Jono Miller is the retired former Director of the New College of Florida Environmental Studies Program, his undergraduate alma mater. He is a natural historian and activist with 49 years experience in Southwest Florida. Since 1982, he has exhibited a particular interest in our state tree, the cabbage palm, which resulted in his Master’s thesis: A Humble Vulgar Tree: Explorations of the Natural and Cultural History of the Cabbage Palm, Sabal Palmetto.


November 9, 2021 Speaker: John Whittaker

FRANK HAMILTON CUSHING AND THE KEY MARCO ATLATLS


Florida excavations in 1895 by a pioneering archaeologist produced famous finds of prehistoric art, and an early recognition of a forgotten weapon, the atlatl or spear thrower. We know a lot more about atlatls today, and re-examining Cushing's finds shows some of the problems and promises of reconstruction and experimental archaeology. John Whittaker teaches anthropology and archaeology at Grinnell College in Iowa.  Much of his work has been in the American Southwest, but experiments with prehistoric technology are a favorite source of archaeological information, contact with the public, and fun. He is the author of two books on making and understanding stone tools and modern flintknappers, and coaches the Grinnell College Raging Cows, the world's first collegiate atlatl team. 


John Whittaker teaches anthropology archaeology Grinnell College in Iowa. Much his work has been American Southwest, but experiments with prehistoric technology favorite source archaeological information, contact public, fun. He is author two books on making understanding stone tools modern flintknappers, coaches Raging Cows, world's first collegiate atlatl team.


October 12, 2021 Speaker: Dr. Jeb Card

SPOOKY ARCHAEOLOGY: THE MYTH AND SCIENCE
OF THE PAST


Archaeologists are depicted as searching for lost cities and mystical artifacts in news reports, television, video games, and in movies like Indiana Jones or The Mummy.  This fantastical image has little to do with day-to-day science, yet it is deeply connected to why people are fascinated by the ancient past. Exploring the development of archaeology helps us understand what archaeology is and why it matters. The trail of clues leading us into spooky territory includes famous archaeologists, self- proclaimed explorers, haunted museums, mysterious hieroglyphic inscriptions, of a lost continent that never existed, the origin of ideas about ancient extraterrestrials, and even a Scotland Yard investigation into magic, murder, and witchcraft.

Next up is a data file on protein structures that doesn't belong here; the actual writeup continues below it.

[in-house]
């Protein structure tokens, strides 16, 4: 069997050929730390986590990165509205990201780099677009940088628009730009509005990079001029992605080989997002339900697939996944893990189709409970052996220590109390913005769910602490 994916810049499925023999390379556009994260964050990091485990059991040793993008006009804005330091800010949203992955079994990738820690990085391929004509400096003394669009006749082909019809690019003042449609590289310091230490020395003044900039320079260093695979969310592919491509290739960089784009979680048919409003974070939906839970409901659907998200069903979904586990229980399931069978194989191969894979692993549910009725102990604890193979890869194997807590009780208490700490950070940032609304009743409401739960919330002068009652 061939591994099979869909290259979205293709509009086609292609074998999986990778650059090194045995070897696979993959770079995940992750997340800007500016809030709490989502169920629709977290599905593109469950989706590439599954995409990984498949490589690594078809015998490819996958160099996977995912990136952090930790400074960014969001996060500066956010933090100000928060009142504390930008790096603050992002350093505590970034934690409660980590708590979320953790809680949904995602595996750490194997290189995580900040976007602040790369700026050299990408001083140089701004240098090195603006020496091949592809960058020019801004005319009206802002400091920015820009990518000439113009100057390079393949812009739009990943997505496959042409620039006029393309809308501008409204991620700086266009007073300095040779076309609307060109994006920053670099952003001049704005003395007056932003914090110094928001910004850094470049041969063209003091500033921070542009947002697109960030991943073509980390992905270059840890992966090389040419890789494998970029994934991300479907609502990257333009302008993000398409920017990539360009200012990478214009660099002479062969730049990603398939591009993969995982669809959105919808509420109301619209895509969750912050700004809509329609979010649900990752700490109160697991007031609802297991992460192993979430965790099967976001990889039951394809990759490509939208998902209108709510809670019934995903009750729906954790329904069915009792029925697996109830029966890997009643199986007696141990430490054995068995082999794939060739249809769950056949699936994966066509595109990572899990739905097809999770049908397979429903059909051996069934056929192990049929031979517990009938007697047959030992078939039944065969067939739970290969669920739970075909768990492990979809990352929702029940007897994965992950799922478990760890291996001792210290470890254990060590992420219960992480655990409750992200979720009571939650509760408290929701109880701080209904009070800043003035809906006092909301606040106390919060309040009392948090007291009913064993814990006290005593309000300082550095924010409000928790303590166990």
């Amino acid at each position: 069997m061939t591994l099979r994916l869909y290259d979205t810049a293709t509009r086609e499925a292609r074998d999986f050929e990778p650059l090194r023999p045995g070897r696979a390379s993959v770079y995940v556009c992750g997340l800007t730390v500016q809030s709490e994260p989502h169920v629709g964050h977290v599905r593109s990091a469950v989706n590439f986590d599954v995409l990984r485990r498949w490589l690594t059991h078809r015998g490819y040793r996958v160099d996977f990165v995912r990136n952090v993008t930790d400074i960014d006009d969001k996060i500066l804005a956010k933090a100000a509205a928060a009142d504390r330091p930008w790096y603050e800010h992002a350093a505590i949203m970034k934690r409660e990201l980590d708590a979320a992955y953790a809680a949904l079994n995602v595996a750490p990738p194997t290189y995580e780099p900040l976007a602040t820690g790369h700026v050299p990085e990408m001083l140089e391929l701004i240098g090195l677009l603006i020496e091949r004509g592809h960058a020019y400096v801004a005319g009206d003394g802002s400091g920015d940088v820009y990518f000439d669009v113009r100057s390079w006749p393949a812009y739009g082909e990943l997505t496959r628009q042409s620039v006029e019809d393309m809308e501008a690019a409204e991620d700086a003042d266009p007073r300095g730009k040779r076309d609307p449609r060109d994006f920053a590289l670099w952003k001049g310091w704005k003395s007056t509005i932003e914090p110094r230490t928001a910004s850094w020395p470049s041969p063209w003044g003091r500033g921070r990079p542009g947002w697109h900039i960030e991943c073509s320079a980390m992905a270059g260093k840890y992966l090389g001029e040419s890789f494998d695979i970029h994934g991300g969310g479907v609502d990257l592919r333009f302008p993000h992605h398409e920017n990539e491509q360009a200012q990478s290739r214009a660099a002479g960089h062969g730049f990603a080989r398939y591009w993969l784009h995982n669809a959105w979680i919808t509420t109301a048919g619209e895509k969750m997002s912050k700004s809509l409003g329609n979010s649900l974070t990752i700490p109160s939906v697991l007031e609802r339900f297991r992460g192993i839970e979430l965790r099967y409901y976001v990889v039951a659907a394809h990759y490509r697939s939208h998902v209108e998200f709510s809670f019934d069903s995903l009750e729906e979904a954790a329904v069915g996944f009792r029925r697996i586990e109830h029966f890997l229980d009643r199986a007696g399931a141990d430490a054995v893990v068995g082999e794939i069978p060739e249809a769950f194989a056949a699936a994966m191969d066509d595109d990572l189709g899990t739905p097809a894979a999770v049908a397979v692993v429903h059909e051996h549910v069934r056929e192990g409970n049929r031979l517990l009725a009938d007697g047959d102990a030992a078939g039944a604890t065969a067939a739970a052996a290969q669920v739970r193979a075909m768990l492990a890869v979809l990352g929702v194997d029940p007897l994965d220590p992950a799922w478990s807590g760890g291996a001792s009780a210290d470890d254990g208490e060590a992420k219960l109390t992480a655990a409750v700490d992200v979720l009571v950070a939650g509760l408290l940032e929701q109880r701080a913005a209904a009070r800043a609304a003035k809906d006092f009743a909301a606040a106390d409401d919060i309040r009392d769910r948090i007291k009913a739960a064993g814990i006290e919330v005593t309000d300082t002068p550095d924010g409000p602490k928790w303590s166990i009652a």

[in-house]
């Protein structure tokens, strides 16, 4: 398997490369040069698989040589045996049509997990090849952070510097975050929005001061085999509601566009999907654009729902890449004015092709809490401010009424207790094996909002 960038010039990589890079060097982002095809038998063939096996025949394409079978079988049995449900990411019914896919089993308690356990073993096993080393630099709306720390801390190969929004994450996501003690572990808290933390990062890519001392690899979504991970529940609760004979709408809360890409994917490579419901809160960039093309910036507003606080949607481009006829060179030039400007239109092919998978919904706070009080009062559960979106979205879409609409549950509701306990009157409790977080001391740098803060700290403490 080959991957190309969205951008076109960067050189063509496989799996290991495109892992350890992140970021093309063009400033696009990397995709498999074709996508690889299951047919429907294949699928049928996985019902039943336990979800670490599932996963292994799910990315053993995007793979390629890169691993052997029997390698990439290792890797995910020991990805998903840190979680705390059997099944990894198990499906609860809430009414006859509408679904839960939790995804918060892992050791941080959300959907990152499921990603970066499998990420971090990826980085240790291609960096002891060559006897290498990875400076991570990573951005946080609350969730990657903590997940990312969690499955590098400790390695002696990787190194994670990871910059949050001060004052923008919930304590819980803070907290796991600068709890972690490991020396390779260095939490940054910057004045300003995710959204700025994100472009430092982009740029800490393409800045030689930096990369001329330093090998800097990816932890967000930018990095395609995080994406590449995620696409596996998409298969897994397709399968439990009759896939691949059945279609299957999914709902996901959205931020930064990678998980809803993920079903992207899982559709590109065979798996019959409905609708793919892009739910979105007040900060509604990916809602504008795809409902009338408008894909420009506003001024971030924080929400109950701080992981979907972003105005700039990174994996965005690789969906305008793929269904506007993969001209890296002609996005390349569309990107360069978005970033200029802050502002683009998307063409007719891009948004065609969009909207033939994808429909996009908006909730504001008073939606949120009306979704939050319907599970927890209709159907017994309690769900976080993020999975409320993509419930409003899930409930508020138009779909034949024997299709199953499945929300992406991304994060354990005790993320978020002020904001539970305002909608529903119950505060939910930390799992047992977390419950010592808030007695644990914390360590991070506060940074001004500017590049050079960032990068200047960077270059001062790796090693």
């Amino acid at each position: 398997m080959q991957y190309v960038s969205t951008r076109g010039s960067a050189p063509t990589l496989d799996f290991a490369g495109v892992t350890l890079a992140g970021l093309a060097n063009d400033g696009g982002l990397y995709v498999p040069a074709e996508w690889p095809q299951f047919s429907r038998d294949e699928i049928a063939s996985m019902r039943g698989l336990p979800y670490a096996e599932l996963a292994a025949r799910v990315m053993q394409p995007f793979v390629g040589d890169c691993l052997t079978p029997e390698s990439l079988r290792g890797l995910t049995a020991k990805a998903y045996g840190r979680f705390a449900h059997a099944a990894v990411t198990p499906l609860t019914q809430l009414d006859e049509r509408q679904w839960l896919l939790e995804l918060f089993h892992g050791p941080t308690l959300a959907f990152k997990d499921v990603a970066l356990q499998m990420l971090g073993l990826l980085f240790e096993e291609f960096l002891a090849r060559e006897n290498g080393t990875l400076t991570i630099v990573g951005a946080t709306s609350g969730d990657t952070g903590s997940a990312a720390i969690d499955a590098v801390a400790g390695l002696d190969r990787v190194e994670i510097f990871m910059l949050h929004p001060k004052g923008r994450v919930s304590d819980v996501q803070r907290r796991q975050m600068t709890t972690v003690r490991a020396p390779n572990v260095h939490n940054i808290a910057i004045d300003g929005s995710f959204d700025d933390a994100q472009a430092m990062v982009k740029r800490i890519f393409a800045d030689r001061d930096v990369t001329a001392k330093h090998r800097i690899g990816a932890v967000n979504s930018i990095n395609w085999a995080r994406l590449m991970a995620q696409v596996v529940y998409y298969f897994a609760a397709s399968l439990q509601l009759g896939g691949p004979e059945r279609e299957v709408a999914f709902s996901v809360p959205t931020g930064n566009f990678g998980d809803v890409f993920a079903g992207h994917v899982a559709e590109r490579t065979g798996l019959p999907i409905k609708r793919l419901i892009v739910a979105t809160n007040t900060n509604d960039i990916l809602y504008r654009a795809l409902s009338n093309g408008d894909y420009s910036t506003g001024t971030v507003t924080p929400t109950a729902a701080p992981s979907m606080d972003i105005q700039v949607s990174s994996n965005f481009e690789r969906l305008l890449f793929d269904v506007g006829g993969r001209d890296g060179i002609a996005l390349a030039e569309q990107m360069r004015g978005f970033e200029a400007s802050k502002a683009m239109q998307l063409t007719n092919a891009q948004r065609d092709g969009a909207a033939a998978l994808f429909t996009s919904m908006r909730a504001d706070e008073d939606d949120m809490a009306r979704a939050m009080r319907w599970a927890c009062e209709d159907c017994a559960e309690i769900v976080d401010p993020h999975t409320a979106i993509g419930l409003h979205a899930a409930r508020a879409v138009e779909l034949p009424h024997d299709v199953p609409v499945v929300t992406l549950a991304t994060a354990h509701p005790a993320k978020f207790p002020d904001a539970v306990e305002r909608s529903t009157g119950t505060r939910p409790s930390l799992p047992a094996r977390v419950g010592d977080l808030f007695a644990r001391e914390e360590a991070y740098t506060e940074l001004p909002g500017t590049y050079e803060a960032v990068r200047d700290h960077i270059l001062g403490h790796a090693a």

These ideas don’t come from Hollywood; they come from how humans have tried to understand the past from the earliest ancient Egyptian delvers into ruins to the modern profession of archaeology. If archaeologists want to explain why the past is important to our present, they need to understand why archaeology continues to mystify, and why there is an ongoing fascination with exotic artifacts and eerie practices. 


Dr. Jeb Card is an Assistant Teaching Professor for the Department of Anthropology, Miami University. He holds his degrees from Tulane University (Ph.D. and M.A.) and the University of Pittsburgh. His areas of specialization include Mesoamerican archaeology and archaeology of the colonial Americas, particularly European colonization and its impact on indigenous Americans and their societies, as seen from early sixteenth-century Ciudad Vieja, El Salvador. Dr. Card is also interested in current public and media perceptions of archaeology as being a science of fantastical claims of ancient aliens or lost continents. This is the subject of his most recent publication, Spooky Archaeology: Myth and the Science of the Past (University of New Mexico Press, 2018).


September 14, 2021 Speaker: Dr. Victor Thompson

CALUSA AND SPANISH HISTORIES AT MOUND KEY


We welcome Dr. Thompson, to our September 14 Zoom meeting. His topic is of local and familiar interest, the Calusa of Mound Key, Charlotte Harbor, and the bays and estuaries of southwest Florida.